“Build on successes, Move on from failures”

Plotting the minority of Republicans and levels of equivocation with Trump.

Pollsters are just beginning to examine the Cheney sympathizers. In last week’s CBS News survey of Republicans and Republican-leaning independents, most of the 20 percent who opposed her ouster cited among their reasons “There’s room in the party for different views” or “Not everyone should support Donald Trump.” But many gave reasons that will be harder to reconcile with the party’s ongoing campaign to whitewash the insurrection and the lies party leaders told about the election. Thirty-nine percent of respondents who sided with Cheney said “she’s right about the election,” and 37 percent said “she’s right about rule of law.” This core pro-Cheney faction, roughly 35 to 40 percent of 20 percent, adds up to 7 or 8 percent of the Republican-leaning electorate.

House Republicans figure that by the time the 2022 election rolls around, these people will have forgotten a party leadership vote that took place in May 2021. But purging Cheney didn’t solve the GOP’s underlying problem: Trump. In an Echelon Insights poll taken in April, 15 percent of Republican voters said they preferred a GOP “free of Donald Trump’s influence.” In a Navigator survey, when Republicans and Republican leaners were asked whether the party “should continue on the path laid out by Donald Trump” or “make some changes and move in a new direction,” 22 percent chose a new direction. These numbers closely resemble the percentage who have opposed Cheney’s removal in more recent surveys.

And that’s just the tip of the iceberg. The Echelon Insights poll found that beyond the 15 percent of Republicans who wanted to cleanse the party of Trump, another 21 percent preferred a GOP that “supports Donald Trump’s America First agenda but is not led by him,” and a further 23 percent preferred a GOP that “builds on Donald Trump’s successes and moves on from his failures.” Polls continue to show that Trump is an abrasive factor within the party, particularly in his treatment of liberals and racial issues. He’s also an albatross among independents: The Echelon Insights survey found that 57 percent of them would prefer a GOP free of his influence.

Parse out some meanings here. Understand, walk into a business with one of those “In Our America” placards and say “I want my Republican Party to build in his successes and moves on from his failures” and await a response. (Go ahead and see if “America First Agenda” isn’t ptesumed to be a code word for, like, “We shoulda fought the Commies with the Nazis as our allies” as opposed to, like, “Get Out of Afghanistan”.). There are items in his four years that could be viewed as “his agenda” that came out in controversy or sudden strike racist charges — oh, executive orders pulling employee racial sensitivity training — which struck me as just too haphazardly dropped to be effective — do you count such things as successes? His biggest success appears to be McConnell’s — three Supreme Court Justices.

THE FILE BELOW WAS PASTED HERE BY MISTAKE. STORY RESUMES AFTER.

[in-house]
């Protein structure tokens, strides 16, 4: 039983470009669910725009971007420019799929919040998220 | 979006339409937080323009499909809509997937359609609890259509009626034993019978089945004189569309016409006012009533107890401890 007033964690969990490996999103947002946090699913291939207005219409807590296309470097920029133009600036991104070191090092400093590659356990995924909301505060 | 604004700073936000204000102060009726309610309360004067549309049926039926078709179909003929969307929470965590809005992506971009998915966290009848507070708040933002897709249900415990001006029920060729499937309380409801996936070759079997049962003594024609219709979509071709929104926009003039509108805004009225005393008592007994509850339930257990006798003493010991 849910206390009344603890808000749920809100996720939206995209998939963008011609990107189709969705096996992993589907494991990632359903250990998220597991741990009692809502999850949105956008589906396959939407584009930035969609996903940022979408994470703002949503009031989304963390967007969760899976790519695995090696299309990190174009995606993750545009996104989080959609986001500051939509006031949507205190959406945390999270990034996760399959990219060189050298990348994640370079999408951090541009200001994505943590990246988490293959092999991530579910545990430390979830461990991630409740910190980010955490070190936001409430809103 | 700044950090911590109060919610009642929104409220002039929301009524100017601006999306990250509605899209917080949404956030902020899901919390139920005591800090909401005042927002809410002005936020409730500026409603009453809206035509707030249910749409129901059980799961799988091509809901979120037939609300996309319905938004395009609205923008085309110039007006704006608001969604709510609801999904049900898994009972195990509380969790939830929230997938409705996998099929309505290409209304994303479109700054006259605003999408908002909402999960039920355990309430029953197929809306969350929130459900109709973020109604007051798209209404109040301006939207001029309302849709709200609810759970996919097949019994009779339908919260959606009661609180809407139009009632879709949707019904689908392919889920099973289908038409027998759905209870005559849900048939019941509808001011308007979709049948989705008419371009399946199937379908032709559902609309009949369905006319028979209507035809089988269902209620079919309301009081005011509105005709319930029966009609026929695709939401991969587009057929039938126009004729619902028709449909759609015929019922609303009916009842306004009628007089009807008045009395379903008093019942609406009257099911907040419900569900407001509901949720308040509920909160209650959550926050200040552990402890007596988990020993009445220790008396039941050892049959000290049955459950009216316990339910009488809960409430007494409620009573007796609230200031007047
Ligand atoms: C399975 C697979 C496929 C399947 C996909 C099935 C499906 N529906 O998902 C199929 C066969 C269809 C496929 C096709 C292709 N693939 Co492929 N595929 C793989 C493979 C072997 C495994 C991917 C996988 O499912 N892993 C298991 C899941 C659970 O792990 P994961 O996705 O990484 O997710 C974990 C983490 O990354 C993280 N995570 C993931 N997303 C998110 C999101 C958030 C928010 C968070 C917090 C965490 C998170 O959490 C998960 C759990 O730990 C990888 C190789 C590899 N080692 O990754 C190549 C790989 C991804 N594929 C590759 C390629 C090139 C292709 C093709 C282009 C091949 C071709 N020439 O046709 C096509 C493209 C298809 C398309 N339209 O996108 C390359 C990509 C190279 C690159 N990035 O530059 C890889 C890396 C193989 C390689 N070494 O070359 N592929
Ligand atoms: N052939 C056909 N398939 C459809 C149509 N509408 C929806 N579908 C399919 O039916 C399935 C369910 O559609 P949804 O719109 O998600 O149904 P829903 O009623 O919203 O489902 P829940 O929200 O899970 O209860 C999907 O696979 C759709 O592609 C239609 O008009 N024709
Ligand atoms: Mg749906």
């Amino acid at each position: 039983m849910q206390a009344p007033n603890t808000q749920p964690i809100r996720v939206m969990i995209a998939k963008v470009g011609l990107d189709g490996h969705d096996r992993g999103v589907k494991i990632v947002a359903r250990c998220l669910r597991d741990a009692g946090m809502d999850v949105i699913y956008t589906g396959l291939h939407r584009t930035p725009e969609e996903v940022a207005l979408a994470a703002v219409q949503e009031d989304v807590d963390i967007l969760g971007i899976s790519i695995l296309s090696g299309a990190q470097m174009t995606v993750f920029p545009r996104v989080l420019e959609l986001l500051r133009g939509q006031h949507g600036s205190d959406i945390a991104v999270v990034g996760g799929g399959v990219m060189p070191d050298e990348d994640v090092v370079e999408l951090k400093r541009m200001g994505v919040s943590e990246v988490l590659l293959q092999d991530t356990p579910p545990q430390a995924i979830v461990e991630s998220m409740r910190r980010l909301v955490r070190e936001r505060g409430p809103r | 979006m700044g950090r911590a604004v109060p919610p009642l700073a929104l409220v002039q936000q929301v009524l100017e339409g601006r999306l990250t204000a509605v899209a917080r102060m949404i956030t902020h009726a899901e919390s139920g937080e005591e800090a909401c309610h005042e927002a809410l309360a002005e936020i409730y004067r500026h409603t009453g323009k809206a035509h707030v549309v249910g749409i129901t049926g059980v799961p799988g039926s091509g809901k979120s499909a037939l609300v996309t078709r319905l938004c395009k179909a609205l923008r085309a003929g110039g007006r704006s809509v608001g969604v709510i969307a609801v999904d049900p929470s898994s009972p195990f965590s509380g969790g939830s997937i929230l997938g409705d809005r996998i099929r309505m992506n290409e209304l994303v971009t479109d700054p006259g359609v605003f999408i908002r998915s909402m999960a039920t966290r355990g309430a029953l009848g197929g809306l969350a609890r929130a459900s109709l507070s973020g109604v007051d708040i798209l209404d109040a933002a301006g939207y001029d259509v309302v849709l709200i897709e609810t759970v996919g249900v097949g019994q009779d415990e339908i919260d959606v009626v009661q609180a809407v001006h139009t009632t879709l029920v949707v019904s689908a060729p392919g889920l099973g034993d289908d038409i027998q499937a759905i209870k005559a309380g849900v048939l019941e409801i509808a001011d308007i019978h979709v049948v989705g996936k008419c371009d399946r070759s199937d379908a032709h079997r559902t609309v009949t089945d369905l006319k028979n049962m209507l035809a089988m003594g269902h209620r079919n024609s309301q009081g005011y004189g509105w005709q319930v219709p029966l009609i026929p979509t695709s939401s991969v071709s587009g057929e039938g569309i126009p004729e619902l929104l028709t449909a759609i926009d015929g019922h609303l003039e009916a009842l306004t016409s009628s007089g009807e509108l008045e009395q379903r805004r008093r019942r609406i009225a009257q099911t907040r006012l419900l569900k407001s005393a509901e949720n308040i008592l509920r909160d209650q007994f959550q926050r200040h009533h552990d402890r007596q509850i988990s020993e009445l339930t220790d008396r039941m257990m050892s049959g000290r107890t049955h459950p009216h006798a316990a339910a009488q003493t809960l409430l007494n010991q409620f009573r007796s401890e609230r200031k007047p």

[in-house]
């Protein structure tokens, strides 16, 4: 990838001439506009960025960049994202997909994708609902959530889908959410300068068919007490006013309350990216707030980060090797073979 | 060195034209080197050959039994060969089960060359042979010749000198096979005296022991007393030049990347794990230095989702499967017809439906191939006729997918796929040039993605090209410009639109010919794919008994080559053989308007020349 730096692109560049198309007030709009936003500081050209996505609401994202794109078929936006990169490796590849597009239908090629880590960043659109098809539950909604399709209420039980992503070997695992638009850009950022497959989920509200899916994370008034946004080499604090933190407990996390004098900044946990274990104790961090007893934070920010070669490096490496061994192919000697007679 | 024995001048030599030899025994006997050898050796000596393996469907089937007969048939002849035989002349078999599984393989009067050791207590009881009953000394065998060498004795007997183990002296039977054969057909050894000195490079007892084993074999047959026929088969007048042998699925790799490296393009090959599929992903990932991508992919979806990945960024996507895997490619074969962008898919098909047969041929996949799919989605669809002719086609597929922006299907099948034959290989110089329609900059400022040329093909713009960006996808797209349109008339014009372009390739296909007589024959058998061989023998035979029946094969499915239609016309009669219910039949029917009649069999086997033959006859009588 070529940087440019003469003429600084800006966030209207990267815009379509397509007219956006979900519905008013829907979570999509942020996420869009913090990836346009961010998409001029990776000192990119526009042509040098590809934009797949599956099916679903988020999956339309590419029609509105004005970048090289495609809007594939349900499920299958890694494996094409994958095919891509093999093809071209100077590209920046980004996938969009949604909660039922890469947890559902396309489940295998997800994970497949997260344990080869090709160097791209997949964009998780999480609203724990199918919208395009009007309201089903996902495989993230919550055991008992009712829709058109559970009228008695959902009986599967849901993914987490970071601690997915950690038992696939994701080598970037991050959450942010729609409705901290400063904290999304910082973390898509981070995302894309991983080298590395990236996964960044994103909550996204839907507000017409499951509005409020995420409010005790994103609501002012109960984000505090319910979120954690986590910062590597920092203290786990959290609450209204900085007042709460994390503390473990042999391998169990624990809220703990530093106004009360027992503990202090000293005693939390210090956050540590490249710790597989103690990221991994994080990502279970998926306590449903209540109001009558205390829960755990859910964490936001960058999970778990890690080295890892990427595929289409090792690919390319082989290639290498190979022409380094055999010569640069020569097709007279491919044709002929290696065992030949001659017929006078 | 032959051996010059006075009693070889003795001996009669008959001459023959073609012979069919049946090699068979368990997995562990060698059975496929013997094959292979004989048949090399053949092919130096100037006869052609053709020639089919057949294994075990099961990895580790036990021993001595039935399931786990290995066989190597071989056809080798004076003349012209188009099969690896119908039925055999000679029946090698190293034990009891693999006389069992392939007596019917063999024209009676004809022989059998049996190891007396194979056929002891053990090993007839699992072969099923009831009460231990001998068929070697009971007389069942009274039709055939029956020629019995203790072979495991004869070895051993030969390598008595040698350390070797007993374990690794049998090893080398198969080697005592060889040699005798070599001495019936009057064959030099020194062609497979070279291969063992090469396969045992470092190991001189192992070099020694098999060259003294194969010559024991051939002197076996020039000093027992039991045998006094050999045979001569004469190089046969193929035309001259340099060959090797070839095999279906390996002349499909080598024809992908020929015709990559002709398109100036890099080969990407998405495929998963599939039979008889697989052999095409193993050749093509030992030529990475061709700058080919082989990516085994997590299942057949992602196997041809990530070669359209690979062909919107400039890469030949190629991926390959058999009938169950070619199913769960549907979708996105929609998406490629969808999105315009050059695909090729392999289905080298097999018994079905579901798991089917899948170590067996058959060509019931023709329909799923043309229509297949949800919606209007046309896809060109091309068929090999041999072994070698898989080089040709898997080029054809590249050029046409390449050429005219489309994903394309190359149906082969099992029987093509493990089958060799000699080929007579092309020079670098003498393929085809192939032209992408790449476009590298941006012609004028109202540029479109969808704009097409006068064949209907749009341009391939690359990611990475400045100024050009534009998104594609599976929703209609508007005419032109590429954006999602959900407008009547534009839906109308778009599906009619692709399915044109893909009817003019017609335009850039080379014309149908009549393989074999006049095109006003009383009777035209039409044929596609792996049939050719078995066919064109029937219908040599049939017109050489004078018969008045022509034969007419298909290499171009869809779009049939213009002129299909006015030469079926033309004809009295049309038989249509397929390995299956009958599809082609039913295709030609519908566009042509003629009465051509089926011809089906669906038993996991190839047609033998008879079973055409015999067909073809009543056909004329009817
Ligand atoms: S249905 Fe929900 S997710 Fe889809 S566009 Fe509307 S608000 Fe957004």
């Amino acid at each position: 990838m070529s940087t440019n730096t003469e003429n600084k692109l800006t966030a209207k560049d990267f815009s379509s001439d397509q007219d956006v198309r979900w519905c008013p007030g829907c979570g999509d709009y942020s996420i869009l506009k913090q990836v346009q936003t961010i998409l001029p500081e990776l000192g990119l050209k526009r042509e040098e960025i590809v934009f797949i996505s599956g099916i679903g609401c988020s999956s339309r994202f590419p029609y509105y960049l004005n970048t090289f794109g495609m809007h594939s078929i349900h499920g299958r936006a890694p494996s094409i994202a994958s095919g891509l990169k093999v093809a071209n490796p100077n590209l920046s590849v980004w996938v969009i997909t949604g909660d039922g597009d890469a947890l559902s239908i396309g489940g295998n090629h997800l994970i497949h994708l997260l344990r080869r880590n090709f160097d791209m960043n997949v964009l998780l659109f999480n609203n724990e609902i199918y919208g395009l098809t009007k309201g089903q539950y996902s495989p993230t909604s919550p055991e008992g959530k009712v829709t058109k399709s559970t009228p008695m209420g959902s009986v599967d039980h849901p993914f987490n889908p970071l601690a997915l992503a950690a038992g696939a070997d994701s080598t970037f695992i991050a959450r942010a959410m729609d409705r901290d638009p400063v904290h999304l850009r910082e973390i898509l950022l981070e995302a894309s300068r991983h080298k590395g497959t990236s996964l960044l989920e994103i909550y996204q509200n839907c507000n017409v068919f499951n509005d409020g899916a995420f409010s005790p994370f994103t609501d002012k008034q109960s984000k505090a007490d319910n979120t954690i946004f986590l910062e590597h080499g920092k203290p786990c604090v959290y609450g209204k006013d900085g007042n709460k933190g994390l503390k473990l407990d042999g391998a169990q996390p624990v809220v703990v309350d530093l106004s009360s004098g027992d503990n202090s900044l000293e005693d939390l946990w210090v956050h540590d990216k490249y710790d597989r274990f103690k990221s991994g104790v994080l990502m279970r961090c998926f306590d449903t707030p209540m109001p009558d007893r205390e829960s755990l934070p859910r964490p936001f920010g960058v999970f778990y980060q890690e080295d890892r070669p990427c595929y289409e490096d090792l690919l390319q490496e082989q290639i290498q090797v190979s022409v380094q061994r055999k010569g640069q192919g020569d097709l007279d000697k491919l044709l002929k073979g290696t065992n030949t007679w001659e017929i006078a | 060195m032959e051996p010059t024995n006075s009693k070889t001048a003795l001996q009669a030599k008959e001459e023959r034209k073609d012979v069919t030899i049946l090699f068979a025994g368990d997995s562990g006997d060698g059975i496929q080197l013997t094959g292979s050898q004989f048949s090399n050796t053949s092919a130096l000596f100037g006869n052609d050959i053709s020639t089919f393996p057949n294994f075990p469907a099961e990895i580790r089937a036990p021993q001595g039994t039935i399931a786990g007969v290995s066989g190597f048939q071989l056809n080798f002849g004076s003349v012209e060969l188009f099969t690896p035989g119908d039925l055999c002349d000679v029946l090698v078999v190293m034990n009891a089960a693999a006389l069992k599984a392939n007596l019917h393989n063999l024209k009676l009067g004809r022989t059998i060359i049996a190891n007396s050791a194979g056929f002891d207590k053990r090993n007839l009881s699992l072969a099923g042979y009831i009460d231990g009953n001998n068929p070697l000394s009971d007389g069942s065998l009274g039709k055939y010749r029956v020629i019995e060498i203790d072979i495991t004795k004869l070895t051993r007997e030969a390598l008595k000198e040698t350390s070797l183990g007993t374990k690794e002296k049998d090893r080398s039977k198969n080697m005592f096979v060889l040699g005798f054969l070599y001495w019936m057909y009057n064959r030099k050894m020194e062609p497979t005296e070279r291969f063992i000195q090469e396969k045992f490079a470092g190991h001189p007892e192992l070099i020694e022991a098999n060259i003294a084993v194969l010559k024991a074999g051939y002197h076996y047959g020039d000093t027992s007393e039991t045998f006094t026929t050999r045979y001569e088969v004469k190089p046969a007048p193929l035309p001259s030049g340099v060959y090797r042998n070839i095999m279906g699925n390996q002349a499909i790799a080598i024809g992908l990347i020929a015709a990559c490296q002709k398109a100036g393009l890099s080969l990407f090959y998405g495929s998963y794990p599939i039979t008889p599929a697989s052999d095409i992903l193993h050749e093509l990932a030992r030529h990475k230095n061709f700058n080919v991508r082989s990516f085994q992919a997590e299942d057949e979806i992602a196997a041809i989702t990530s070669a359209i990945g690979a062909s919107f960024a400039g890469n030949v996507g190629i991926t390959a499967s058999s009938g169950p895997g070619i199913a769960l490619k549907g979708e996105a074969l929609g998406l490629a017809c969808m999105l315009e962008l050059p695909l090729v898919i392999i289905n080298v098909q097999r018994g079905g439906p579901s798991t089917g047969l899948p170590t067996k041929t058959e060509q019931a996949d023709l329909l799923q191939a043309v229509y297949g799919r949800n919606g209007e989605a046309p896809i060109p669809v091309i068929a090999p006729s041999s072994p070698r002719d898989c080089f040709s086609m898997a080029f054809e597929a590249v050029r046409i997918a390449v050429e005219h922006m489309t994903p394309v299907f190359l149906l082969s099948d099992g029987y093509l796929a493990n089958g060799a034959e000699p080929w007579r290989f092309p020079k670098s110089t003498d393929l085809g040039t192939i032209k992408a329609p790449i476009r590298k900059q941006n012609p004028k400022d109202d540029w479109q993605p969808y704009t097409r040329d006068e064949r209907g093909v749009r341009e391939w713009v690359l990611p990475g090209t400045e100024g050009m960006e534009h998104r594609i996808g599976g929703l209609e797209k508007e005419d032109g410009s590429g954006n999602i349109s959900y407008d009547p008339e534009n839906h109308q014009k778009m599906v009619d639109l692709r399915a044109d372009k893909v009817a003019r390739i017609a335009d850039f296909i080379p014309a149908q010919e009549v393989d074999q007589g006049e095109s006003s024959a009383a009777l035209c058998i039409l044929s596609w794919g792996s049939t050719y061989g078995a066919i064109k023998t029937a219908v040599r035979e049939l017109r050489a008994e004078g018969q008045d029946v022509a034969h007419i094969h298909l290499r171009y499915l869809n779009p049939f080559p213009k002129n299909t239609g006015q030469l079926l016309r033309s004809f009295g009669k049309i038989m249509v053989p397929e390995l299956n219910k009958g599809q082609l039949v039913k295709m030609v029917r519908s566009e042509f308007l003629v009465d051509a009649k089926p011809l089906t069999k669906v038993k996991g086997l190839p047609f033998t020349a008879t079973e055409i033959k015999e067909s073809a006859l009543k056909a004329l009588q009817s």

On Cheney, we wait to see the caliber of her opponents. I do suspect she can pull a Murkowski or Lieberman and run and win with the Independents (and all six Democrats in Wyoming) after the Republicans nominate their luminary. Currently Trump is leaning that the passe nature of blogs as opposed to Twittering is leaving his online presence moribund — but we see plans on Giant Real World Touring so maybe he will get online in that backhand way.

One more consideration as you reconfigure political parties.

Different states have different customs and what’s prudent in one place might be radical in another.

That is different because it doesn’t mean calling ideas crazy as much as situationally unwise. So trying to be a Hatfield or McCall in Oklahoma would be as unwise as trying to be James Inhofe in Oregon.

Some state Republican Parties do manage to pull this off. Maryland and Massachusetts are both solid blue states with Republican governors; both Larry Hogan and Charlie Baker are well-respected moderates. And Democrat Jon Bel Edwards seems to be a good fit in Louisiana.

Yeah, but good luck replacing the Democratic governors of Louisiana and Kansas and Kentucky and North Carolina with a Democrat. They came in — generally barely — because the Republicans before them screwed the pooch in a manner that couldn’t be shuffled off to the corner or placed into broad context of national politics. For that matter we await a Republican governor in Oregon.

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